Camp NaNoWriMo Day 1

Yesterday was day 1 of the first session of Camp NaNoWriMo 2012. Here’s a brief summary of how the day went for me:

I kicked things off by downloading the 30-day trial of Scrivener for Windows. I had taken part in the beta testing and experienced a very unfortunate saving bug (to the tune of the program not saving anything at all) which was not a very good first impression. This trial version is singing a very different tune. I like the organization a lot. For this particular writing project I’ve been busy since last November, writing detailed character profiles and histories, the history of the world in which the story takes place, descriptions of various creatures that inhabit it, drawing maps of cities and regions etc. All of these are things which must exist in this world but not necessarily be written out in excruciating detail. Scrivener is the perfect software for this as it allows you to do all of the above outside of the actual manuscript. Before I was using three or four different apps and programs, but Scrivener keeps all of this info in one place. I’m not sure yet if this is a convenience worth the program’s $40 price tag, but I guess I’ll see in the coming days.

As for the manuscript itself, I wrote a little over 500 words. It’s a very modest start but I’m not too worried about it yet (for my first NaNo attempt I didn’t begin writing until November 5 and I wrote well under my daily limit until the last week, during which I wrote enough to catch up and finish on November 28th or so). I am hoping to write a little bit more than that from now on.

As for the finer details, my project is tentatively titled The Lament of the Land and it’s a fantasy story. I have a pretty good idea what I want out of it and where I think it’ll go, but I’m looking forward to any surprises it may have to offer me.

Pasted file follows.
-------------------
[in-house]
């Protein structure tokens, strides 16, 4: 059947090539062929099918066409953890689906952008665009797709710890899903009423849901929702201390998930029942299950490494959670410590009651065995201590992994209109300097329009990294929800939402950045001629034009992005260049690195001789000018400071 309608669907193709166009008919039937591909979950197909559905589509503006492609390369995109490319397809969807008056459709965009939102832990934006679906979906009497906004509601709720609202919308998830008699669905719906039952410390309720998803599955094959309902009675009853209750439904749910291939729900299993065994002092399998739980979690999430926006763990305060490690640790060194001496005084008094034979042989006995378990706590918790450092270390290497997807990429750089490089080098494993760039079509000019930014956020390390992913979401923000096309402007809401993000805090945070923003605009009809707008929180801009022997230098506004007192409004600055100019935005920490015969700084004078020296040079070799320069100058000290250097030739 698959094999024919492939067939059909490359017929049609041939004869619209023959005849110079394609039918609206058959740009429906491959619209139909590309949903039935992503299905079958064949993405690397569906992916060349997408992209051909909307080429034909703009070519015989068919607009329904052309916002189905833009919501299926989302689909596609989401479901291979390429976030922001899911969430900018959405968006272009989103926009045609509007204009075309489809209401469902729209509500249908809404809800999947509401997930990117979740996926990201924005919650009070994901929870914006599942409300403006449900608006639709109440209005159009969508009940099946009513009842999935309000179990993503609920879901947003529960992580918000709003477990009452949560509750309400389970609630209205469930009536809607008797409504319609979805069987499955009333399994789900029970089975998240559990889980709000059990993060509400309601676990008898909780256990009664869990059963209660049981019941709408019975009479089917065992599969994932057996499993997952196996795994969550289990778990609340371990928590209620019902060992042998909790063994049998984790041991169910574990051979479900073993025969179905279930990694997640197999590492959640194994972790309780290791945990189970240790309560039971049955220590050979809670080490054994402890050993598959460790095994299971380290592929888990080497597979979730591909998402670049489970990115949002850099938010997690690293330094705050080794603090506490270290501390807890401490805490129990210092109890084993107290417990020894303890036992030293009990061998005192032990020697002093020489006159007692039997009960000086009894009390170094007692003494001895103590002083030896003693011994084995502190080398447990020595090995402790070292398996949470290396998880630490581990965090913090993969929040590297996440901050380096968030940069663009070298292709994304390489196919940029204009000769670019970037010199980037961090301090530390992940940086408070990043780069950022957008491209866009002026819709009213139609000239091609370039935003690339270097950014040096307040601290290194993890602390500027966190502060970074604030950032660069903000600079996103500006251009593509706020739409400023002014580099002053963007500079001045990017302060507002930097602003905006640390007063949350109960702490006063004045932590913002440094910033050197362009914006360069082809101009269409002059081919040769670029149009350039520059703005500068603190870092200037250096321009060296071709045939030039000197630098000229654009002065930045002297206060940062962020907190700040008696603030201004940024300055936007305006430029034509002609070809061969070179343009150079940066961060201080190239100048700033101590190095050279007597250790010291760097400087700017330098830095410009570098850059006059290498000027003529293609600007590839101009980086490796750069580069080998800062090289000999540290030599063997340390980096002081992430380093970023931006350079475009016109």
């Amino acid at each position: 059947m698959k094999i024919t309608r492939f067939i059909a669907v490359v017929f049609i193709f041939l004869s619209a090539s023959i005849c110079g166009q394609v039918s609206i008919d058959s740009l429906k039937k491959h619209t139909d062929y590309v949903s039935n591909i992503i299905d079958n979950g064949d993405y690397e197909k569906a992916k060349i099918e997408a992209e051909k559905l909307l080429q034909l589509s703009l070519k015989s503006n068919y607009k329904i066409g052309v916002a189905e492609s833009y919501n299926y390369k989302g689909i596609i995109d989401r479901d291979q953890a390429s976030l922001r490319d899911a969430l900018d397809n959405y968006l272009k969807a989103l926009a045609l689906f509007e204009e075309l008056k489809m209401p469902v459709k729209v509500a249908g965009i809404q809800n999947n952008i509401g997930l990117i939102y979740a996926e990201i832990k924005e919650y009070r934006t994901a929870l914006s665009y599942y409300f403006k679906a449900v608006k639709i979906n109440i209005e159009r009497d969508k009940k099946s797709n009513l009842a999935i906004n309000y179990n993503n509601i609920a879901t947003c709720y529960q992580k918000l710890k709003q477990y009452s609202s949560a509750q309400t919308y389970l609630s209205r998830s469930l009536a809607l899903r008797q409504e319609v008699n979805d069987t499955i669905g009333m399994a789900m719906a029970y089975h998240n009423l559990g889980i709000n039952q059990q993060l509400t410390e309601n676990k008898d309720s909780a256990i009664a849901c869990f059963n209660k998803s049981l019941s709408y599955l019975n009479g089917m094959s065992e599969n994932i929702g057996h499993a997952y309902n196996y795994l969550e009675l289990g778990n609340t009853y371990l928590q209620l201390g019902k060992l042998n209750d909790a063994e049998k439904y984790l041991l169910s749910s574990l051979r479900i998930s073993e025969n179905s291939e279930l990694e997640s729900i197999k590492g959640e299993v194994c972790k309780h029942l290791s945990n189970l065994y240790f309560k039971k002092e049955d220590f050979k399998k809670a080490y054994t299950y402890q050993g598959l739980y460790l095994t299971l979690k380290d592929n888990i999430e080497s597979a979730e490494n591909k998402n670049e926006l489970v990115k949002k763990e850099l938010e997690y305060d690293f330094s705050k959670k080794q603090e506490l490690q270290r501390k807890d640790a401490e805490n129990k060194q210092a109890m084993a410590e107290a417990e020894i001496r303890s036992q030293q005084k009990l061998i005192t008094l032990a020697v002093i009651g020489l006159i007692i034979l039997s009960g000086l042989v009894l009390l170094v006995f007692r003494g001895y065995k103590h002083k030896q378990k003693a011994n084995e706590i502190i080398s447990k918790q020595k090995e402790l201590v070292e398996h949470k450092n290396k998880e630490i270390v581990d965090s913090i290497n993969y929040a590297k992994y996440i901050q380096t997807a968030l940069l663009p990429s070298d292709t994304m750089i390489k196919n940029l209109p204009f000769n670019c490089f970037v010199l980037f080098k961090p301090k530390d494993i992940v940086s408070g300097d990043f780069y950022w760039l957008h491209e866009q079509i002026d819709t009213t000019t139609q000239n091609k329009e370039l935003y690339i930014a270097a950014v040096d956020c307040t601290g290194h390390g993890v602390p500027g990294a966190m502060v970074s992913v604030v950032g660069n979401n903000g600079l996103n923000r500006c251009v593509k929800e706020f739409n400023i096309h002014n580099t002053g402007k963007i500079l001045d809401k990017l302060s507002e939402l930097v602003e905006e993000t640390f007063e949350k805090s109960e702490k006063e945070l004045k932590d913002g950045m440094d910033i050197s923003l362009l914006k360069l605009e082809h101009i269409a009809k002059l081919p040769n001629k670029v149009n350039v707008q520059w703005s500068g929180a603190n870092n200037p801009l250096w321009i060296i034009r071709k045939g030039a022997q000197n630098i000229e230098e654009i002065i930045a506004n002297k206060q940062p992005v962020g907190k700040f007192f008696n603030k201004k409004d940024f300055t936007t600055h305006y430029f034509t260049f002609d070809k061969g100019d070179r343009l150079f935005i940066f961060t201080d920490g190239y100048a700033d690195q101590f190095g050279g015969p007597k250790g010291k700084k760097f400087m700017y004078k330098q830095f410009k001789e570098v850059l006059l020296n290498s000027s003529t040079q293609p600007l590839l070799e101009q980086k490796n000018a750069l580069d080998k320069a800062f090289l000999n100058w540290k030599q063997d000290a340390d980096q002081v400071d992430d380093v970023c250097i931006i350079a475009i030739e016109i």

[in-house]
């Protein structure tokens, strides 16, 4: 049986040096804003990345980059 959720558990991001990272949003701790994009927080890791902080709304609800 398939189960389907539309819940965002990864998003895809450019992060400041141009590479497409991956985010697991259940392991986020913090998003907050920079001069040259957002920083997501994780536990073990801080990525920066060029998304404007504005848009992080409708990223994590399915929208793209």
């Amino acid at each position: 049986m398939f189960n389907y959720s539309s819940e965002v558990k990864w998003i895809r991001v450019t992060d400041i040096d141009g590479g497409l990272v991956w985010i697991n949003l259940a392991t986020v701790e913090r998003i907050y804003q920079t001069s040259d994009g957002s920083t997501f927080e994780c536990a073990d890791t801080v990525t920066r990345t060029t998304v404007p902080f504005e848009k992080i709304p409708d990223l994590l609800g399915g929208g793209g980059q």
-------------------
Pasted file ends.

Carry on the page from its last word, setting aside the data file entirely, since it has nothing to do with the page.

I’ve mentioned before that I like to listen to music while I work on first drafts. This project’s playlist consists of Yuki Kajiura’s soundtracks to .hack//SIGN and Tsubasa Chronicle and Joe Hisaishi’s soundtracks to various Studio Ghibli movies (Princess Mononoke and Spirited Away come to mind).

Are you participating in camp right now? How about the next session this August? What are you working on? Let me know your thoughts. If you want to keep up on my camp progress you can find my profile here: http://www.campnanowrimo.org/campers/crackedthesky

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Music While You Write

I often listen to music while I write. Usually I’ll make a playlist of songs that fit the mood I’m going for in my writing (and I’ve considered posting these playlists before, what do you think?). Over time I’ve moved away from my usual listening while writing, and I definitely don’t recommend listening while editing, or at least listen to something with no words. The reason for both is that if I’m tempted to sing along, that requires my brain to write one thing and speak another, and the two can get confused. It doesn’t happen often but is just not worth the risk. When it comes to editing, I tend to prefer silence. I often edit aloud (and you should too, sometimes you’ll catch things you didn’t catch just reading). But when it comes to writing, music can be very inspiring.

At the moment I’m working on a fantasy story. My music of choice right now is Joe Hisaishi’s incredible soundtracks to the Studio Ghibli movies (Princess Mononoke, Spirited Away etc.). Another fantasy favorite of mine is Yuki Kajiura, specifically her soundtracks for .hack//SIGN and Tsubasa Chronicle. While writing horror I might stick more to Akira Yamaoka’s Silent Hill soundtracks. I haven’t written hard science fiction in a while, but Yuki Kajiura’s music would fit sci-fi just as well as it fits fantasy.

A common thread you’ll probably notice is that a lot of these are soundtracks. They’re music made to be in the background, to enhance something else going on. This works very well for writing.

I love Rage Against the Machine as much as the next guy, but Zack de la Rocha screaming “Fuck you I won’t do what you tell me!” doesn’t make me feel like writing about dragons. It might, however, keep me in the right mood to write a frantic zombie shootout scene. It’s all about the mood you’re going for, and if you get it wrong, music might just be more of a distraction than inspiration.

These are of course my own musings, and what works for me may not work for you (but if you think it might, go ahead and try it). So what about you? What do you listen to while you write? I’d love to hear about it.